Victoria opens with strobe lights, club music, and bathroom graffiti. The first few minutes of the film feel like a particularly intoxicating blend of A Night at the Roxbury and Gaspar Noé’s Enter the Void. Victoria, a young Spanish girl played by Laia Costa, dances her way through a crowd and is quickly harassed by several “real Berlin” guys. This is when the film becomes frustrating to watch.
Despite their reprehensible, arguably predatory moments early in the film, the “real Berlin” guys—primarily Sonne, Boxer, and Blinker—induct Victoria into their close-knit, Trainspotting-style group. Sonne and Victoria begin to develop a relationship, and all seems well in this hazy late-night version of Berlin—until Boxer needs a favor. Then this one-shot film becomes a blur of guns, lights, and muffled dialogue.
Like a dark, more visceral version of Whit Stillman’s The Last Days of Disco, Victoria’s story questions the necessity of maturity. Though, as a character, Victoria has strength and courage, she possesses a sort of self-aware naïveté, a seemingly conscious willingness to allow the forces around her to guide her actions. The fact that this film is a single continuous take enhances the idea that Victoria’s life is one steady stream of pressures and obligations—she never has a moment to reflect. In this way, Victoria is more relatable than many films: there are no cuts, no blackouts, no second attempts. The audience can analyze how the ugly minutiae of every moment impacts Victoria’s spirit.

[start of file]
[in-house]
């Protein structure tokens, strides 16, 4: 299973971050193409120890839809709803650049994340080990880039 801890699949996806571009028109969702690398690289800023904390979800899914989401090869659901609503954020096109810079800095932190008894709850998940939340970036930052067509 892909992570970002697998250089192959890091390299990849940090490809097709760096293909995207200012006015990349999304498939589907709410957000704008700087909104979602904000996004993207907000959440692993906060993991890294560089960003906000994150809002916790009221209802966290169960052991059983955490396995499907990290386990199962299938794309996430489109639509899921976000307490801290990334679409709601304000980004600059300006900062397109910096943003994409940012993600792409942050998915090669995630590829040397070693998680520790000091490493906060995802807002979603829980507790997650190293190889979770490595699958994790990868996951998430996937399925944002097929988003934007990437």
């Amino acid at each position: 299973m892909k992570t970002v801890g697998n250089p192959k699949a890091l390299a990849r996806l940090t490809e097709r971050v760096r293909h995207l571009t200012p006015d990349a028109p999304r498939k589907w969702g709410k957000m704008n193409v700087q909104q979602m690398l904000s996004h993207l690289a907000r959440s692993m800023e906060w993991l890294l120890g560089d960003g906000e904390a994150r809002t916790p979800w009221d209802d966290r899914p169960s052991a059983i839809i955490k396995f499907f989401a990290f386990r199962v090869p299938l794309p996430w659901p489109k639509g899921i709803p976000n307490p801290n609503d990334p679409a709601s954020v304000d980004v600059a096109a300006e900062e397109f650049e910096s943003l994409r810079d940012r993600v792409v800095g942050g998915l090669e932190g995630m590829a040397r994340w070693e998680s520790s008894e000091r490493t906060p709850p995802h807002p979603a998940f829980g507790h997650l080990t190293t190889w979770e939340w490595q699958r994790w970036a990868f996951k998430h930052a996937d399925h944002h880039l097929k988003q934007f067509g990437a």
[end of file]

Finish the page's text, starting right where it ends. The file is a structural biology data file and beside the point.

Several moments in the film made me wish that Victoria‘s characters had the healthy cynicism of Alessia Cara. In her song “Here,” Alessia Cara says, “I would rather be at home all by myself—not in this room with people who don’t even care about my well-being,” and it is this sort of introverted independence that would have benefited Victoria and her friends. At times, it seems as though the film highlights the dangers of friendship. Then again, friendship is as much a saving force in the film as it is a damaging force, so maybe the movie is about the fluid, unaligned nature of relationships. Human connection is a matter of perspective.
The film has a simple beauty. Bright reds and blues fight against the dull grays of a noir Berlin background. The music surges at times, often when the characters are in motion from one setting to the next, and this musical ebb and flow skillfully captures the ups and downs of reality: at times, life feels like a song—lyrical, artful, smooth—but other moments are harsh and raw, like No Country for Old Men or Training Day—filled with scratchy, panicked voices and car horns.
Sebastian Schipper: Director
Sebastian Schipper, Olivia Neergaard-Holm, and Eike Frederik Schulz: Writers
Laia Costa and Frederick Lau: Stars